Waiting. The crayons will melt at different rates, the yellow and brown melted first. Some of the inexpensive crayons never melted. You just have to fish them out or work around them.
Step 5 –
Ready to pour. Before you pour the new crayons you need to remove most of the wrappers.
Step 6 –
Time to pour. Lay out some paper and put your mold on top of the paper. Pinch a pour spout into the top of the can, use your dowel rod or stir stick to hold back any clumps of unmelted crayons. Carefully pour into the candy molds. The cans are not hot at all, but the wax is.
Step 7 –
The wax drips and things can get pretty mess, so be make sure you covered your work space or you will have a huge mess to clean up.
Step 8 –
If you need the molds fast to do you next batch put them in the freezer for about 5 minutes. The new crayons will pop right out.
Step 9 –
All Done! Let’s color!
Shopping online is full of conveniences, but did you realize that it is eco-friendly too. That’s right, internet shopping saves energy, resulting in enormous environmental benefits.
On average, an e-commerce warehouse use 1/16th of the energy that is used to operate a traditional retail store. It also saves transportation energy. Even overnight air shipping uses 40% less fuel than the average car trip to the mall. In fact, each minute spent driving to the mall uses twenty times more energy than a minute spent shopping online.
So go nuts…and start shopping now!
Composting maybe great for the environment but it’s still a dirty, messy, smelly business with plenty of reasons not to do it. But what if you could called upon someone to handle all the dirty details of composting and make it as easy as 1,2,3?
Introducing… Compost Cab!
What is Compost Cab?
Compost Cab is a way to compost that doesn’t stink. It is a new service about to launch in the Washington, DC area making reduce, reuse, recycle simple.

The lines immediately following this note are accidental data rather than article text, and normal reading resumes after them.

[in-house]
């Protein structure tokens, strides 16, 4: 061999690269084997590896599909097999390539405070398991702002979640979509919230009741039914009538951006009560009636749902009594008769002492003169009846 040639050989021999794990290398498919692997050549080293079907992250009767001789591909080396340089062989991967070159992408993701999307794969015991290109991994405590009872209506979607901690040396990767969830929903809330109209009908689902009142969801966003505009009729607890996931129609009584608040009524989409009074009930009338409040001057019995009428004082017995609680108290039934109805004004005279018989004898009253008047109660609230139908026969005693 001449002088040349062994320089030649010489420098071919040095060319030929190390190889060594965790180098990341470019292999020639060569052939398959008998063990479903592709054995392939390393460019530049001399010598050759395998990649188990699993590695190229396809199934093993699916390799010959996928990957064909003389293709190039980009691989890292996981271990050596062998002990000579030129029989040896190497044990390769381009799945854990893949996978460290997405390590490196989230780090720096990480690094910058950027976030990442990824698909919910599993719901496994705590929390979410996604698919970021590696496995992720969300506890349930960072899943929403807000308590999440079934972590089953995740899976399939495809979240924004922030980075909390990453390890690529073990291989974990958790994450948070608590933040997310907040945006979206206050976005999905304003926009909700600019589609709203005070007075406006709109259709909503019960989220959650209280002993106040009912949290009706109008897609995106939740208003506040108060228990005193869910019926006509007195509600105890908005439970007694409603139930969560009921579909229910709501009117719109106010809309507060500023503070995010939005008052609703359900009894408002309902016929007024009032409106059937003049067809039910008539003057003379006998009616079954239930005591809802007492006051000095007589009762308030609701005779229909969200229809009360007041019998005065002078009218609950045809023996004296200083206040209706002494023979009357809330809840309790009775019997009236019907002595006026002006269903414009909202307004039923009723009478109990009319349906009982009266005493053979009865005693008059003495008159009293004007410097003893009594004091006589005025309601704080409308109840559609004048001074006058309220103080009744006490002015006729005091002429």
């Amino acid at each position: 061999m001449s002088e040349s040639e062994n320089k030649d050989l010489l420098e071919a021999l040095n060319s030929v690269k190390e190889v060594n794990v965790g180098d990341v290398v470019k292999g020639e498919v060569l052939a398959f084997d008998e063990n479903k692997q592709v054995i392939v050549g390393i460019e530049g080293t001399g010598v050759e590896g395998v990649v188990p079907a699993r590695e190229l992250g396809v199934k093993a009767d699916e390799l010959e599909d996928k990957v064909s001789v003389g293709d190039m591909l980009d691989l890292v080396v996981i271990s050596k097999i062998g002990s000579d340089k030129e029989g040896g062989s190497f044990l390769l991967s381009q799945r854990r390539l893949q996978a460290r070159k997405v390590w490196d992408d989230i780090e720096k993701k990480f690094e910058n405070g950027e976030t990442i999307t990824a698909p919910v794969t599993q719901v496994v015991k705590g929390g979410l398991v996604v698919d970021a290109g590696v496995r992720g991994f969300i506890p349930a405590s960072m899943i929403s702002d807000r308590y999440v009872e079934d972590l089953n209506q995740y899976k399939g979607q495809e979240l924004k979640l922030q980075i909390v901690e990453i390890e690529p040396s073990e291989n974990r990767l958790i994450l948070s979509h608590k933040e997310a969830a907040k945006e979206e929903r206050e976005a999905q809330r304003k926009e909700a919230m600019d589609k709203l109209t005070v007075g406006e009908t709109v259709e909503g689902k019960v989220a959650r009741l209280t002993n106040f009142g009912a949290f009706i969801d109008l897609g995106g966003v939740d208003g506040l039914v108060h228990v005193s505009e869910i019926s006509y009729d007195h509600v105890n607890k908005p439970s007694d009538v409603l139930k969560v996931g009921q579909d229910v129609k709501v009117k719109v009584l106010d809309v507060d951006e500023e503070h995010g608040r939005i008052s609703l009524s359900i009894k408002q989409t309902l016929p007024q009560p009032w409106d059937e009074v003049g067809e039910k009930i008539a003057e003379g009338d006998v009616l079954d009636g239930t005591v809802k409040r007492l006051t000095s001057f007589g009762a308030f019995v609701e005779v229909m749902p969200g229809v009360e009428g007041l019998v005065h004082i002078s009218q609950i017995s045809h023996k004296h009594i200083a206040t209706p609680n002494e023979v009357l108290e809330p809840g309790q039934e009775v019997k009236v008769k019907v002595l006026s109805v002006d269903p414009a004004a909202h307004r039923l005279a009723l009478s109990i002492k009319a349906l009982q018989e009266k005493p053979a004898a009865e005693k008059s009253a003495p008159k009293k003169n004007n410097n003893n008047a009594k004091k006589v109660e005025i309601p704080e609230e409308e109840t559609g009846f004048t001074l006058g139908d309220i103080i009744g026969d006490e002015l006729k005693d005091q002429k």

- Compost Cab provides you with a bin.
- You fill the bin with what you used to call garbage: food scraps, coffee grounds, all sorts of organic trash.
- Compost Cab will pick the bin up once a week, leaving behind a fresh clean bin with a new liner.
- Compost Cab then turns your organic trash into fertile soil.
- After that it’s up to you: keep some fertile soil for yourself, or Compost Cab can donate it for you to a local, not-for-profit urban farmer who grows sustainable, nutritious food for the community.
The cost for Compost Cab is a simple $8 per week per bin with no long-term commitments.
I absolutely love this idea & can’t wait for Compost Cab to hit Chicago!
What do you do with your old magazines you already read?
Instead of trashing them, Mark Montano made a bathroom trash can out of his old magazines.
You can get a detailed how-to guide in his Big-Ass Book of Crafts, but you basically coil strips of paper together & use hot glue to hold the coils together. The bottom part is one big disk with a bead of hot glue to fill in the center hole.
Thanks Mark for sharing your eco-crafts.
Did you know that normal plastic bags never biodegrade? Well, at least not for a thousand years or so. That’s why Sam Paul & his team invented Green Genius bags. Bags that are biodegradable but still had the strength and price of regular trash bags.
Check out this animated narrative explaining the science & technology of Green Genius biodegradable plastic trash bags.
Buy your Green Genius Bags today!
Save yourself some time & money by making your coffee at home with a French coffee press.
The biggest eco-benefit to using a coffee press is the fact that they don’t use a non-reusable paper filter. Besides the obvious waste-decreasing benefit, no filter also means more flavor. Plus, if you tend to make coffee only for yourself, a French press is great because theyâ€™re often smaller than drip machines, allowing you to brew just one cup.